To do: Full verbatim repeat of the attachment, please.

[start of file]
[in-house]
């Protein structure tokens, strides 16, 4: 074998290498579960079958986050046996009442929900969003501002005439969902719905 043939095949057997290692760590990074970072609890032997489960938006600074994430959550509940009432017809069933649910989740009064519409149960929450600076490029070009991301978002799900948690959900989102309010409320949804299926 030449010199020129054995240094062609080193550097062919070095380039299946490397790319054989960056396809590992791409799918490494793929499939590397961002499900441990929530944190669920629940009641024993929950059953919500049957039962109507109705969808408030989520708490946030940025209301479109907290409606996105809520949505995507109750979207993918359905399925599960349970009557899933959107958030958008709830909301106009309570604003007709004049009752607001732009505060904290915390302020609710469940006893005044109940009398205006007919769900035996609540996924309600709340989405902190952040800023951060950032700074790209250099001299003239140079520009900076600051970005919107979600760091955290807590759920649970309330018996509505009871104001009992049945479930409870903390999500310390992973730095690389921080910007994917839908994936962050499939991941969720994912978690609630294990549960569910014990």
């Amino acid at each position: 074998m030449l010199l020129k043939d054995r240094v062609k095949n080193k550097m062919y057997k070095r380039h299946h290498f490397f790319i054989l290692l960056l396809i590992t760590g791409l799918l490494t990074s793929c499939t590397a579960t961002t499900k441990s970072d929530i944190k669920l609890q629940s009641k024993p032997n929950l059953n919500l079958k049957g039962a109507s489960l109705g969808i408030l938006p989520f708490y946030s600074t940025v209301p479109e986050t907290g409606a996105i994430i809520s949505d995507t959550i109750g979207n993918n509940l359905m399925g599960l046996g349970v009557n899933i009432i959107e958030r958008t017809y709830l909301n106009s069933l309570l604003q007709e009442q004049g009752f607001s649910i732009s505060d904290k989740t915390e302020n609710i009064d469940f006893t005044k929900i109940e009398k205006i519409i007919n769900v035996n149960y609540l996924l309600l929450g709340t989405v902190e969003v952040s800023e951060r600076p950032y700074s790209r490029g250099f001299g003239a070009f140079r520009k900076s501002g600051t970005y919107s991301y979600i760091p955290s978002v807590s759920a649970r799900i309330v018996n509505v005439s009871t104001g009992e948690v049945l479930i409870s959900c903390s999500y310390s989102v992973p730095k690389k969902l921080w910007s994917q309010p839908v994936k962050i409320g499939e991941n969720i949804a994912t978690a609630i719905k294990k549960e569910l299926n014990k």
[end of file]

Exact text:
[in-house]
């Protein structure tokens, strides 16, 4: 074998290498579960079958986050046996009442929900969003501002005439969902719905 043939095949057997290692760590990074970072609890032997489960938006600074994430959550509940009432017809069933649910989740009064519409149960929450600076490029070009991301978002799900948690959900989102309010409320949804299926 030449010199020129054995240094062609080193550097062919070095380039299946490397790319054989960056396809590992791409799918490494793929499939590397961002499900441990929530944190669920629940009641024993929950059953919500049957039962109507109705969808408030989520708490946030940025209301479109907290409606996105809520949505995507109750979207993918359905399925599960349970009557899933959107958030958008709830909301106009309570604003007709004049009752607001732009505060904290915390302020609710469940006893005044109940009398205006007919769900035996609540996924309600709340989405902190952040800023951060950032700074790209250099001299003239140079520009900076600051970005919107979600760091955290807590759920649970309330018996509505009871104001009992049945479930409870903390999500310390992973730095690389921080910007994917839908994936962050499939991941969720994912978690609630294990549960569910014990």
């Amino acid at each position: 074998m030449l010199l020129k043939d054995r240094v062609k095949n080193k550097m062919y057997k070095r380039h299946h290498f490397f790319i054989l290692l960056l396809i590992t760590g791409l799918l490494t990074s793929c499939t590397a579960t961002t499900k441990s970072d929530i944190k669920l609890q629940s009641k024993p032997n929950l059953n919500l079958k049957g039962a109507s489960l109705g969808i408030l938006p989520f708490y946030s600074t940025v209301p479109e986050t907290g409606a996105i994430i809520s949505d995507t959550i109750g979207n993918n509940l359905m399925g599960l046996g349970v009557n899933i009432i959107e958030r958008t017809y709830l909301n106009s069933l309570l604003q007709e009442q004049g009752f607001s649910i732009s505060d904290k989740t915390e302020n609710i009064d469940f006893t005044k929900i109940e009398k205006i519409i007919n769900v035996n149960y609540l996924l309600l929450g709340t989405v902190e969003v952040s800023e951060r600076p950032y700074s790209r490029g250099f001299g003239a070009f140079r520009k900076s501002g600051t970005y919107s991301y979600i760091p955290s978002v807590s759920a649970r799900i309330v018996n509505v005439s009871t104001g009992e948690v049945l479930i409870s959900c903390s999500y310390s989102v992973p730095k690389k969902l921080w910007s994917q309010p839908v994936k962050i409320g499939e991941n969720i949804a994912t978690a609630i719905k294990k549960e569910l299926n014990k």